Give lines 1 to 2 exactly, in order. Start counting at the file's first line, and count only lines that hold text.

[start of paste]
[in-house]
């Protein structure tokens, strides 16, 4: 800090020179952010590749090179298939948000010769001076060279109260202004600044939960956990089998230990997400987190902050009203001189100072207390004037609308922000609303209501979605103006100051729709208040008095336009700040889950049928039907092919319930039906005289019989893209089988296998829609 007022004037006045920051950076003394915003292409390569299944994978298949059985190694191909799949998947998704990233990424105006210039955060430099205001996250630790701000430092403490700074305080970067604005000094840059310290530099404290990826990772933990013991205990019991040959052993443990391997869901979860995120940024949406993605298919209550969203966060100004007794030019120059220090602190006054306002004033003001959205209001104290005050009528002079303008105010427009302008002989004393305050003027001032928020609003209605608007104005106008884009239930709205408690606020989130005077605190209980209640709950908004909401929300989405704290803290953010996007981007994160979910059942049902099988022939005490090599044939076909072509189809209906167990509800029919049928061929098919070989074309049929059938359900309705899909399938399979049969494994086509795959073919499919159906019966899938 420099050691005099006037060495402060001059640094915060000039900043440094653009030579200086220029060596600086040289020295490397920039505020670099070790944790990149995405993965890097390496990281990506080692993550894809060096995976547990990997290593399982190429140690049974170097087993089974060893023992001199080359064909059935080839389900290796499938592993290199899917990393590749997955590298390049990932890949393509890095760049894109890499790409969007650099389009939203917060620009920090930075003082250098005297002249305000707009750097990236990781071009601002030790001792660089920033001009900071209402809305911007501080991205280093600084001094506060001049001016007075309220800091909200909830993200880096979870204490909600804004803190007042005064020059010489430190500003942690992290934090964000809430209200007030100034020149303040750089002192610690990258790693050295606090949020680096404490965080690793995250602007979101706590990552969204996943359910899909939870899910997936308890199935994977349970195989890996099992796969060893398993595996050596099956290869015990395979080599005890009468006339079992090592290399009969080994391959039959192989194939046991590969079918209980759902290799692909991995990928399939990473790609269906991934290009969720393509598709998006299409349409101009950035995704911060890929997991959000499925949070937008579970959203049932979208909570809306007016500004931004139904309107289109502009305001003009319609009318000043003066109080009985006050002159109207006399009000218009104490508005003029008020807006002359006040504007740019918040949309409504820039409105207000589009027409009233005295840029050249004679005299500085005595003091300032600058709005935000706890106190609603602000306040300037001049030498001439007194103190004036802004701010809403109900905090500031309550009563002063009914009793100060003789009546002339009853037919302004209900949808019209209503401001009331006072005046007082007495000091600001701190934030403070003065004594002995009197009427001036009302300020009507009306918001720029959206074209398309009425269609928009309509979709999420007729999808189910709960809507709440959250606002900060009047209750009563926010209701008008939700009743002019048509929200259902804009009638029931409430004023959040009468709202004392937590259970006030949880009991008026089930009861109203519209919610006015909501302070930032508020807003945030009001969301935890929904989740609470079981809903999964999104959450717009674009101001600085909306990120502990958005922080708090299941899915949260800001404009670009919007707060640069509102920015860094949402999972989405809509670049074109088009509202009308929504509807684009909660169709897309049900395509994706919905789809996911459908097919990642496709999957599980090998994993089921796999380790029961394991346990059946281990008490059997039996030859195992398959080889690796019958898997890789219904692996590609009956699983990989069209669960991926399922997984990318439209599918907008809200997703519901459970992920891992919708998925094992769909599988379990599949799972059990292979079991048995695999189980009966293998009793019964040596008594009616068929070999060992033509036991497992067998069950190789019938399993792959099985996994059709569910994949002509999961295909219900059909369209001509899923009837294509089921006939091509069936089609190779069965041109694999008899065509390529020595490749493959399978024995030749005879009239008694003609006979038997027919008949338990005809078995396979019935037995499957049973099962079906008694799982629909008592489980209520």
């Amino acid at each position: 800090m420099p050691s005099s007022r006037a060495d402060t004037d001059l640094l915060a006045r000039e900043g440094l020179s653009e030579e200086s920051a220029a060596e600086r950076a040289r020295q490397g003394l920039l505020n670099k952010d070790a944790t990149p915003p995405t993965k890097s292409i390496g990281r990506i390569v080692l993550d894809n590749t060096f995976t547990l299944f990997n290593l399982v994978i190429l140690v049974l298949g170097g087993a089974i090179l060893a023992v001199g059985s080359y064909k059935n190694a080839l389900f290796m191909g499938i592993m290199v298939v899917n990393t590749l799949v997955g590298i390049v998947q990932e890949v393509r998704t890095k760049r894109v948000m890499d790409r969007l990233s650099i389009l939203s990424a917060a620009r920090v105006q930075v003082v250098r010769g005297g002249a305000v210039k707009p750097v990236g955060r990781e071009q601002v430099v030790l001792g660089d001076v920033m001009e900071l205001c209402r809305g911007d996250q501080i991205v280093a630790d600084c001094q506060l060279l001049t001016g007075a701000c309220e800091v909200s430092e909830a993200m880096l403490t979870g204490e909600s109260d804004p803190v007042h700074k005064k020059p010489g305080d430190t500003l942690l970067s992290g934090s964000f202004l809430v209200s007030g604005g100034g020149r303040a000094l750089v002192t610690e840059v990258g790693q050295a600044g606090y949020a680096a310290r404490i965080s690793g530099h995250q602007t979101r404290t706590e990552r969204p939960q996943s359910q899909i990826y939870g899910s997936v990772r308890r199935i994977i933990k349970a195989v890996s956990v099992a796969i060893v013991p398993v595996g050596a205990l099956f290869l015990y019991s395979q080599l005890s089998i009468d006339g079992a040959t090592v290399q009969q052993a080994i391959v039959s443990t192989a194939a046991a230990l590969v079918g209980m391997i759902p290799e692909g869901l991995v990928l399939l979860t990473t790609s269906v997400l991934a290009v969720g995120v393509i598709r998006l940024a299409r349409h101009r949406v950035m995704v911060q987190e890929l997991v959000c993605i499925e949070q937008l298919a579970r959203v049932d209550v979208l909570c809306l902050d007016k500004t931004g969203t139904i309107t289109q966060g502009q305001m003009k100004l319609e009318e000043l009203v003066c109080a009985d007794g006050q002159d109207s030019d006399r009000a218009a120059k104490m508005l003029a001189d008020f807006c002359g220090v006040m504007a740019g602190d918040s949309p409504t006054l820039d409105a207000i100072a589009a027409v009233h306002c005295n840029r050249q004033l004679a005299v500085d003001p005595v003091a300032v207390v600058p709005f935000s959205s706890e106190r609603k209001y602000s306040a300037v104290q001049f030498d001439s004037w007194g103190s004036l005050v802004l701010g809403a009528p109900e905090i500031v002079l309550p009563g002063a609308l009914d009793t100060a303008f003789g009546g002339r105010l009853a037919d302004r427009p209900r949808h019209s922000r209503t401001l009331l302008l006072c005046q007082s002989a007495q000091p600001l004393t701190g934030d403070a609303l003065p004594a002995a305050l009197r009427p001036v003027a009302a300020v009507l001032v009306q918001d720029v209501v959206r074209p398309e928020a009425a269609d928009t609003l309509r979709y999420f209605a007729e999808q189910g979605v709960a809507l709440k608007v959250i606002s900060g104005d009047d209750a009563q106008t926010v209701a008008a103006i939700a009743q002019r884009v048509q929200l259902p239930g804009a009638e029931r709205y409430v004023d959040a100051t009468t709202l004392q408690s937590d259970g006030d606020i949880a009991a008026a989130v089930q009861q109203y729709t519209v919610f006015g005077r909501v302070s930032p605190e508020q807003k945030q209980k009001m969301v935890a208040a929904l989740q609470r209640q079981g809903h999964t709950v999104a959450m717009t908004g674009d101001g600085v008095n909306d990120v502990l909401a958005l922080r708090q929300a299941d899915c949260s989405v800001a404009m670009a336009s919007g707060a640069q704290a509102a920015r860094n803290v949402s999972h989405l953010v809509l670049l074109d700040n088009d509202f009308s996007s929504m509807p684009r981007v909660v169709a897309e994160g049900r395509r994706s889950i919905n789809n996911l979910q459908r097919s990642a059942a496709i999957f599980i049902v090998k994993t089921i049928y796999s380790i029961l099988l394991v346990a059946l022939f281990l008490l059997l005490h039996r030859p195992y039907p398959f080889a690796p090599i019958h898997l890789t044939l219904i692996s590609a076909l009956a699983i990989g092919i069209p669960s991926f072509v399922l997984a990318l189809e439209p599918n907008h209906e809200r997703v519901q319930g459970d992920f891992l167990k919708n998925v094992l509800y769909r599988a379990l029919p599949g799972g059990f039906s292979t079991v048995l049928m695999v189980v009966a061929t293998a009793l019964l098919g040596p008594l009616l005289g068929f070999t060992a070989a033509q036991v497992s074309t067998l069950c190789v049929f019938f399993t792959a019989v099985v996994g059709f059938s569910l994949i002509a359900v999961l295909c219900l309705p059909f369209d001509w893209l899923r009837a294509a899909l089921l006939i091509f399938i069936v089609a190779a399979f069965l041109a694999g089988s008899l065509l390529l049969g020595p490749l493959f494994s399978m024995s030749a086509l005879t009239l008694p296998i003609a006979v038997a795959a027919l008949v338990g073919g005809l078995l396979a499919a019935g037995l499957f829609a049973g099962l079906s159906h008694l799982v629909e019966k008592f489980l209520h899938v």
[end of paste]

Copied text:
[in-house]
């Protein structure tokens, strides 16, 4: 800090020179952010590749090179298939948000010769001076060279109260202004600044939960956990089998230990997400987190902050009203001189100072207390004037609308922000609303209501979605103006100051729709208040008095336009700040889950049928039907092919319930039906005289019989893209089988296998829609 007022004037006045920051950076003394915003292409390569299944994978298949059985190694191909799949998947998704990233990424105006210039955060430099205001996250630790701000430092403490700074305080970067604005000094840059310290530099404290990826990772933990013991205990019991040959052993443990391997869901979860995120940024949406993605298919209550969203966060100004007794030019120059220090602190006054306002004033003001959205209001104290005050009528002079303008105010427009302008002989004393305050003027001032928020609003209605608007104005106008884009239930709205408690606020989130005077605190209980209640709950908004909401929300989405704290803290953010996007981007994160979910059942049902099988022939005490090599044939076909072509189809209906167990509800029919049928061929098919070989074309049929059938359900309705899909399938399979049969494994086509795959073919499919159906019966899938 420099050691005099006037060495402060001059640094915060000039900043440094653009030579200086220029060596600086040289020295490397920039505020670099070790944790990149995405993965890097390496990281990506080692993550894809060096995976547990990997290593399982190429140690049974170097087993089974060893023992001199080359064909059935080839389900290796499938592993290199899917990393590749997955590298390049990932890949393509890095760049894109890499790409969007650099389009939203917060620009920090930075003082250098005297002249305000707009750097990236990781071009601002030790001792660089920033001009900071209402809305911007501080991205280093600084001094506060001049001016007075309220800091909200909830993200880096979870204490909600804004803190007042005064020059010489430190500003942690992290934090964000809430209200007030100034020149303040750089002192610690990258790693050295606090949020680096404490965080690793995250602007979101706590990552969204996943359910899909939870899910997936308890199935994977349970195989890996099992796969060893398993595996050596099956290869015990395979080599005890009468006339079992090592290399009969080994391959039959192989194939046991590969079918209980759902290799692909991995990928399939990473790609269906991934290009969720393509598709998006299409349409101009950035995704911060890929997991959000499925949070937008579970959203049932979208909570809306007016500004931004139904309107289109502009305001003009319609009318000043003066109080009985006050002159109207006399009000218009104490508005003029008020807006002359006040504007740019918040949309409504820039409105207000589009027409009233005295840029050249004679005299500085005595003091300032600058709005935000706890106190609603602000306040300037001049030498001439007194103190004036802004701010809403109900905090500031309550009563002063009914009793100060003789009546002339009853037919302004209900949808019209209503401001009331006072005046007082007495000091600001701190934030403070003065004594002995009197009427001036009302300020009507009306918001720029959206074209398309009425269609928009309509979709999420007729999808189910709960809507709440959250606002900060009047209750009563926010209701008008939700009743002019048509929200259902804009009638029931409430004023959040009468709202004392937590259970006030949880009991008026089930009861109203519209919610006015909501302070930032508020807003945030009001969301935890929904989740609470079981809903999964999104959450717009674009101001600085909306990120502990958005922080708090299941899915949260800001404009670009919007707060640069509102920015860094949402999972989405809509670049074109088009509202009308929504509807684009909660169709897309049900395509994706919905789809996911459908097919990642496709999957599980090998994993089921796999380790029961394991346990059946281990008490059997039996030859195992398959080889690796019958898997890789219904692996590609009956699983990989069209669960991926399922997984990318439209599918907008809200997703519901459970992920891992919708998925094992769909599988379990599949799972059990292979079991048995695999189980009966293998009793019964040596008594009616068929070999060992033509036991497992067998069950190789019938399993792959099985996994059709569910994949002509999961295909219900059909369209001509899923009837294509089921006939091509069936089609190779069965041109694999008899065509390529020595490749493959399978024995030749005879009239008694003609006979038997027919008949338990005809078995396979019935037995499957049973099962079906008694799982629909008592489980209520």